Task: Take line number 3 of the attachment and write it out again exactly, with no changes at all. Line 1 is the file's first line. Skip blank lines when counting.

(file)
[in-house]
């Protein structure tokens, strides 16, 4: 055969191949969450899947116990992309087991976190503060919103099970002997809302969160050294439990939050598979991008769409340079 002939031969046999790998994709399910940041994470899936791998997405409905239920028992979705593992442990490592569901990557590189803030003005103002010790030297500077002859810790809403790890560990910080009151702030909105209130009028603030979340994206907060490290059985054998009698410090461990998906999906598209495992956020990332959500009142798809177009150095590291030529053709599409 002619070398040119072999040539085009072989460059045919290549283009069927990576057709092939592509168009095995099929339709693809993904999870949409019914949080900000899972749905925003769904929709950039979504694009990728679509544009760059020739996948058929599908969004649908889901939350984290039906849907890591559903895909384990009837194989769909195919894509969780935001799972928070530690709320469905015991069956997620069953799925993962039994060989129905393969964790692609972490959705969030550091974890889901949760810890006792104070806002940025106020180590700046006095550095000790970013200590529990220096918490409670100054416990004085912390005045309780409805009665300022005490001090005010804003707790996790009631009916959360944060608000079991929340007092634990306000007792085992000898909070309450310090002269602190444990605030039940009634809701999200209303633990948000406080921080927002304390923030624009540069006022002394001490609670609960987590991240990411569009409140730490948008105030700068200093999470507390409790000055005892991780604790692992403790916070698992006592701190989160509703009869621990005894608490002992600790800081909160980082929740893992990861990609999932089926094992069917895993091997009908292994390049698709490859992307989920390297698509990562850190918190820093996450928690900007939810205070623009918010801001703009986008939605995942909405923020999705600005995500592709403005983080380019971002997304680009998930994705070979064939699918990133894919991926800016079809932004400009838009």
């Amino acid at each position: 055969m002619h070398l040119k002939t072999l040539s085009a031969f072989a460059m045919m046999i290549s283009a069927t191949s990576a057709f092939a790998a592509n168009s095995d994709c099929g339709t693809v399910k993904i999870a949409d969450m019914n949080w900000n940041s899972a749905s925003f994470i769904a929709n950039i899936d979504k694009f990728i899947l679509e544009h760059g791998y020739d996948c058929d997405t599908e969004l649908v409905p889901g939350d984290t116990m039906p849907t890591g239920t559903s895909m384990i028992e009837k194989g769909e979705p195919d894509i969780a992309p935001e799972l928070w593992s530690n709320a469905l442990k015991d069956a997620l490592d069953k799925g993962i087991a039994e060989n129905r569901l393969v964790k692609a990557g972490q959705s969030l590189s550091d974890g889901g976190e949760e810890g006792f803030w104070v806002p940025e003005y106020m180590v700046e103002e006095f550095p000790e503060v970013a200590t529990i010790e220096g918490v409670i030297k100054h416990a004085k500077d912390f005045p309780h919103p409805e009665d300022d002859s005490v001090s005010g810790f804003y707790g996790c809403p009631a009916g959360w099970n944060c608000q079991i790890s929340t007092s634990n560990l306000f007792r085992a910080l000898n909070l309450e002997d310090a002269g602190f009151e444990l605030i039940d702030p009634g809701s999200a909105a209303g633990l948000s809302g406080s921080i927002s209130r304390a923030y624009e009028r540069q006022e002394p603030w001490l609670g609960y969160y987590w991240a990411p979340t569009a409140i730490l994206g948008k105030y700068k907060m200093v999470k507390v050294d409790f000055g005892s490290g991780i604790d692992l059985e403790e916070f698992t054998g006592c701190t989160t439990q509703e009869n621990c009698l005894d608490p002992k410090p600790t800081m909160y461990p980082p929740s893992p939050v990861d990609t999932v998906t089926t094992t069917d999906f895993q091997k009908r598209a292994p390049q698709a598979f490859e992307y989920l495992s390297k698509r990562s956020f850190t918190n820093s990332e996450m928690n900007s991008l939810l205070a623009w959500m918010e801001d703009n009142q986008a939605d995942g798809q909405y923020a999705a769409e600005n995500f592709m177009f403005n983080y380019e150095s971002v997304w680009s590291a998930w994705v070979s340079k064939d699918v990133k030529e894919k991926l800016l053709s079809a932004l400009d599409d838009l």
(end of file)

């Amino acid at each position: 055969m002619h070398l040119k002939t072999l040539s085009a031969f072989a460059m045919m046999i290549s283009a069927t191949s990576a057709f092939a790998a592509n168009s095995d994709c099929g339709t693809v399910k993904i999870a949409d969450m019914n949080w900000n940041s899972a749905s925003f994470i769904a929709n950039i899936d979504k694009f990728i899947l679509e544009h760059g791998y020739d996948c058929d997405t599908e969004l649908v409905p889901g939350d984290t116990m039906p849907t890591g239920t559903s895909m384990i028992e009837k194989g769909e979705p195919d894509i969780a992309p935001e799972l928070w593992s530690n709320a469905l442990k015991d069956a997620l490592d069953k799925g993962i087991a039994e060989n129905r569901l393969v964790k692609a990557g972490q959705s969030l590189s550091d974890g889901g976190e949760e810890g006792f803030w104070v806002p940025e003005y106020m180590v700046e103002e006095f550095p000790e503060v970013a200590t529990i010790e220096g918490v409670i030297k100054h416990a004085k500077d912390f005045p309780h919103p409805e009665d300022d002859s005490v001090s005010g810790f804003y707790g996790c809403p009631a009916g959360w099970n944060c608000q079991i790890s929340t007092s634990n560990l306000f007792r085992a910080l000898n909070l309450e002997d310090a002269g602190f009151e444990l605030i039940d702030p009634g809701s999200a909105a209303g633990l948000s809302g406080s921080i927002s209130r304390a923030y624009e009028r540069q006022e002394p603030w001490l609670g609960y969160y987590w991240a990411p979340t569009a409140i730490l994206g948008k105030y700068k907060m200093v999470k507390v050294d409790f000055g005892s490290g991780i604790d692992l059985e403790e916070f698992t054998g006592c701190t989160t439990q509703e009869n621990c009698l005894d608490p002992k410090p600790t800081m909160y461990p980082p929740s893992p939050v990861d990609t999932v998906t089926t094992t069917d999906f895993q091997k009908r598209a292994p390049q698709a598979f490859e992307y989920l495992s390297k698509r990562s956020f850190t918190n820093s990332e996450m928690n900007s991008l939810l205070a623009w959500m918010e801001d703009n009142q986008a939605d995942g798809q909405y923020a999705a769409e600005n995500f592709m177009f403005n983080y380019e150095s971002v997304w680009s590291a998930w994705v070979s340079k064939d699918v990133k030529e894919k991926l800016l053709s079809a932004l400009d599409d838009l």